Update: We just got Multi-Zab up and running (our name for the multinode, networked version of Zab - basically we moved over all of the quorum components). We're working on preliminary testing and have already found and fixed a few bugs we introduced. We're continuing now with more thorough testing (eventually some performance as well as functionality tests) and code maintenance (comments, refactoring, etc). The only features we're missing are syncs and the ability to return a zxid when calling propose. Syncs are definitely a feature we will add (in the manner they exist now, so we avoid the two round trips of atomic broadcast), but we would like some input on returning zxid's.

      How should they work? When a Zab node has the propose method called on it, the API says it should return a zxid of that proposal. However, the leader has to assign the zxid, so we either need the client to wait for the proposal to be sent to the leader, assigned a zxid, and sent back out to be voted on, or we don't return a zxid. Is there a reason we need to return zxid's? Is it only so implementing applications can identify which committed proposals originated from themselves? Could we just add a server id and local id instead of having to wait for the zxid from the leader?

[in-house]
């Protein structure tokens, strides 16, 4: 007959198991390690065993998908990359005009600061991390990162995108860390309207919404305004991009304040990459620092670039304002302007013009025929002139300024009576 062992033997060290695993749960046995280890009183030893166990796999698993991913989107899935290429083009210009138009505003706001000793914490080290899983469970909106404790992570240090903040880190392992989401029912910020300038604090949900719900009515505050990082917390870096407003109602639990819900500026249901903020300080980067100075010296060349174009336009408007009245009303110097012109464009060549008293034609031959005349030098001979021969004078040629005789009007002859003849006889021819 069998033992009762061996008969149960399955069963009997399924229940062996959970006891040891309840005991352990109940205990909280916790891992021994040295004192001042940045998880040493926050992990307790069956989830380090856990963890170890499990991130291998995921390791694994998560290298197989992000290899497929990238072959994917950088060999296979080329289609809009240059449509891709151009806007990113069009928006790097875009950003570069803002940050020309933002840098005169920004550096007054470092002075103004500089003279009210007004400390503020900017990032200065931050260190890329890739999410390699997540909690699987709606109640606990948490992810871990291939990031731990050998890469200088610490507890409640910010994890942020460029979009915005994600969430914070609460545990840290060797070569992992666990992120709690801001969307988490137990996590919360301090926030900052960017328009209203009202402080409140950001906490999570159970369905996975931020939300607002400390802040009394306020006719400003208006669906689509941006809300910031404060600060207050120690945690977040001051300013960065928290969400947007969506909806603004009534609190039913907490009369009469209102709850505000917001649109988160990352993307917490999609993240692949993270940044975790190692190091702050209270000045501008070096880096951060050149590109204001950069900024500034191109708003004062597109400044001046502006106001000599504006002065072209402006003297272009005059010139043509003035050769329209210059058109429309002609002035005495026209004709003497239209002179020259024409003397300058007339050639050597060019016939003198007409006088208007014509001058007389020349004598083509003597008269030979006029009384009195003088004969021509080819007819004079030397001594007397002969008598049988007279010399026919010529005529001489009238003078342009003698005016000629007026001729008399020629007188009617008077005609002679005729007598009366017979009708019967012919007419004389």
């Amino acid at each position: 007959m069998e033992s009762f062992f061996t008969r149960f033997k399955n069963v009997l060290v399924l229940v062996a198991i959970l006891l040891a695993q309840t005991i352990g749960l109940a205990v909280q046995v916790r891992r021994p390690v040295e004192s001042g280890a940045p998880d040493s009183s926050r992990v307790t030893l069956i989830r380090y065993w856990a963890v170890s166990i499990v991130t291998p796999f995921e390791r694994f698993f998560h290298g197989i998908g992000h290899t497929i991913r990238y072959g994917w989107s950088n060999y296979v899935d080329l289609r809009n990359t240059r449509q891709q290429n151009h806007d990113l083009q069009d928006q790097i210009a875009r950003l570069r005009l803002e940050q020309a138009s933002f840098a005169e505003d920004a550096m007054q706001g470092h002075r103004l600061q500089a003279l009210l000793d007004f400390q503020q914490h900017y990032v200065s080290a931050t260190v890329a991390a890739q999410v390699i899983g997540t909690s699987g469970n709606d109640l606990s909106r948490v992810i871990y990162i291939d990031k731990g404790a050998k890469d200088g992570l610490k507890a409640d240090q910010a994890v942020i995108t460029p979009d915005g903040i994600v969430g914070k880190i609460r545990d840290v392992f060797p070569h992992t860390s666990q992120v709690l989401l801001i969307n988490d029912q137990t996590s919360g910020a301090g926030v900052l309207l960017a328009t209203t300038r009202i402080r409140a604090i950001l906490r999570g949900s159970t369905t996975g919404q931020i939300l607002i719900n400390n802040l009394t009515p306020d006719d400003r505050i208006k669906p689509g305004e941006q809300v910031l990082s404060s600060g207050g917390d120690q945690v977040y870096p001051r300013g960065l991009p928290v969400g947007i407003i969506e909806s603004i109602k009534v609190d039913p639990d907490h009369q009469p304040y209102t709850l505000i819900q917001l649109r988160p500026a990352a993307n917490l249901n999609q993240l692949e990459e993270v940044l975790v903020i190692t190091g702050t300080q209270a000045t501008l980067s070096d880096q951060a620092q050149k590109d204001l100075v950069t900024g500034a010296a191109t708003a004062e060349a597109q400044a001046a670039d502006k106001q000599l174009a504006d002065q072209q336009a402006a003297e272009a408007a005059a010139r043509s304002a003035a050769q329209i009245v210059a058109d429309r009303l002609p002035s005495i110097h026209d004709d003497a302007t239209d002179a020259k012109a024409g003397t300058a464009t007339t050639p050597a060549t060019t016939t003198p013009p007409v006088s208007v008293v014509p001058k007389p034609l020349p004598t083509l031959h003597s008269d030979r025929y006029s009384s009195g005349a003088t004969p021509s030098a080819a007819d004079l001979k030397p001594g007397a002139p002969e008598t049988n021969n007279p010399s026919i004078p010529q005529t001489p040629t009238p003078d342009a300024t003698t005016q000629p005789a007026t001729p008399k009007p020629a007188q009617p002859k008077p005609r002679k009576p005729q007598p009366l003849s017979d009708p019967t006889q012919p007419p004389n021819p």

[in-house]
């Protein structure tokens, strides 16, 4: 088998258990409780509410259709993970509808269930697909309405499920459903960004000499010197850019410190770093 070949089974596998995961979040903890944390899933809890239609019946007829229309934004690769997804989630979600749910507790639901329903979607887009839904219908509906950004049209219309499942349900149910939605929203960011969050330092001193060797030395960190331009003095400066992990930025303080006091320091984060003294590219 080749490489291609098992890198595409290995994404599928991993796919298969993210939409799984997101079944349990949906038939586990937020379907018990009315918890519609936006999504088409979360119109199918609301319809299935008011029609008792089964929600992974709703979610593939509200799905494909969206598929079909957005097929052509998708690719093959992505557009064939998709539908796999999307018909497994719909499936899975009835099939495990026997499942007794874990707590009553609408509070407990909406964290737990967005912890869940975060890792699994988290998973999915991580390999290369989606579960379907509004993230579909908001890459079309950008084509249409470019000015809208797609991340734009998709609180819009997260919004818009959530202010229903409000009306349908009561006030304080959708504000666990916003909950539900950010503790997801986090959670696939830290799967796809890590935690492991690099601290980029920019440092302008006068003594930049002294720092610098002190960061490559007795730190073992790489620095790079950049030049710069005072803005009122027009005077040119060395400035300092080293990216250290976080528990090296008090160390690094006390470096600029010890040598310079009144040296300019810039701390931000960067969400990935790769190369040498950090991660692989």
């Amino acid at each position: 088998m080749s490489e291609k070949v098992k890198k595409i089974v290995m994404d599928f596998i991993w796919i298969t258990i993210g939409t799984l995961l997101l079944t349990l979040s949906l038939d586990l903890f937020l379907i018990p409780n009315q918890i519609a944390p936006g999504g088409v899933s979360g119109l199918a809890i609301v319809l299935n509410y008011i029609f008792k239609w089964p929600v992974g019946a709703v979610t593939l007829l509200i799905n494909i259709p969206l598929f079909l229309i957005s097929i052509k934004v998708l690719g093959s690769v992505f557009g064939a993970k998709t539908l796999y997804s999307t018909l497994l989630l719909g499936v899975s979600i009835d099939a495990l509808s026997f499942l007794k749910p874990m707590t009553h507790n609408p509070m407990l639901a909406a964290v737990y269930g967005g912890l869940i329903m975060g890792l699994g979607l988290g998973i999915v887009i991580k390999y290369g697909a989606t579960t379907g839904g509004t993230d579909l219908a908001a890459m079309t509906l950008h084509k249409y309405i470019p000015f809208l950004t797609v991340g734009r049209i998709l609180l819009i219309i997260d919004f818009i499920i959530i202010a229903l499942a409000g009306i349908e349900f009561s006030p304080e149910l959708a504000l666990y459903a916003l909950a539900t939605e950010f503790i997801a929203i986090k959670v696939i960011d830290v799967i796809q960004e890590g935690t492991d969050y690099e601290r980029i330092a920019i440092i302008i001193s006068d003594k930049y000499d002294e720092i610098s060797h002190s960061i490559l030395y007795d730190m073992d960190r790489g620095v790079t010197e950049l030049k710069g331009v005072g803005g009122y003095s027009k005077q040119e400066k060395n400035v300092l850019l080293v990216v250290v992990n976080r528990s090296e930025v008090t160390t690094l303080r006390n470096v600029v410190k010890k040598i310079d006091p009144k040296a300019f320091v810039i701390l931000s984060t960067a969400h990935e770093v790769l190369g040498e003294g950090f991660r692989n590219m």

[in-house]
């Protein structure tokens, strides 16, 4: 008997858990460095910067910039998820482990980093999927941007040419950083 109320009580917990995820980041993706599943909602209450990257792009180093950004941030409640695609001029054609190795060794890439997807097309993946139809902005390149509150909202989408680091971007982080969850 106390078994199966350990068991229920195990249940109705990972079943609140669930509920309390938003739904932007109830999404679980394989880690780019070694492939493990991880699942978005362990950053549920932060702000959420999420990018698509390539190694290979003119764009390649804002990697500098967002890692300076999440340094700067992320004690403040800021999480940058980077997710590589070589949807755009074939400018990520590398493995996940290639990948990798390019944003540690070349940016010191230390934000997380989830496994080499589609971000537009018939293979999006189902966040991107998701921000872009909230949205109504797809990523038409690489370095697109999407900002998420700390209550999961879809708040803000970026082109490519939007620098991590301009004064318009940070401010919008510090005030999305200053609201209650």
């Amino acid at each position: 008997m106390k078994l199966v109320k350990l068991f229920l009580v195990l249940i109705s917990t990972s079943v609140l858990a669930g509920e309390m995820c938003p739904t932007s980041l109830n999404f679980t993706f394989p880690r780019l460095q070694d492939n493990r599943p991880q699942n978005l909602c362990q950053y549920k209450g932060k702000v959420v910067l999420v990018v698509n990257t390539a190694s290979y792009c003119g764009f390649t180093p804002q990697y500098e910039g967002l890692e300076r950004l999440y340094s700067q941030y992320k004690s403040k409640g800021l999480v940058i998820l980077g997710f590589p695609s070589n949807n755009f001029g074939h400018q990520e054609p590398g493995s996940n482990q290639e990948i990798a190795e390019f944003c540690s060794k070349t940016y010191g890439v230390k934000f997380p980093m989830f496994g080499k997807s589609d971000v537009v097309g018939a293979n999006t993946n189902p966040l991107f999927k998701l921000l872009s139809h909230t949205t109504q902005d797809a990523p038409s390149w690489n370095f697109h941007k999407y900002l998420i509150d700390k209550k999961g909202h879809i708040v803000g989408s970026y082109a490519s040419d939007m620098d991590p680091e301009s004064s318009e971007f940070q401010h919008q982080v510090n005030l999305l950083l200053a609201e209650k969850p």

Show
      Andrew Carman added a comment - Update: We just got Multi-Zab up and running (our name for the multinode, networked version of Zab - basically we moved over all of the quorum components). We're working on preliminary testing and have already found and fixed a few bugs we introduced. We're continuing now with more thorough testing (eventually some performance as well as functionality tests) and code maintenance (comments, refactoring, etc). The only features we're missing are syncs and the ability to return a zxid when calling propose. Syncs are definitely a feature we will add (in the manner they exist now, so we avoid the two round trips of atomic broadcast), but we would like some input on returning zxid's. How should they work? When a Zab node has the propose method called on it, the API says it should return a zxid of that proposal. However, the leader has to assign the zxid, so we either need the client to wait for the proposal to be sent to the leader, assigned a zxid, and sent back out to be voted on, or we don't return a zxid. Is there a reason we need to return zxid's? Is it only so implementing applications can identify which committed proposals originated from themselves? Could we just add a server id and local id instead of having to wait for the zxid from the leader?
      Hide
      Flavio Junqueira added a comment -

      Andrew, Thanks for your clarification. As part of the ZooKeeper community, you're also part of the ZK team( ). I believe that other members of the community, including myself, will be happy to help you out with any issue you may have with the integration.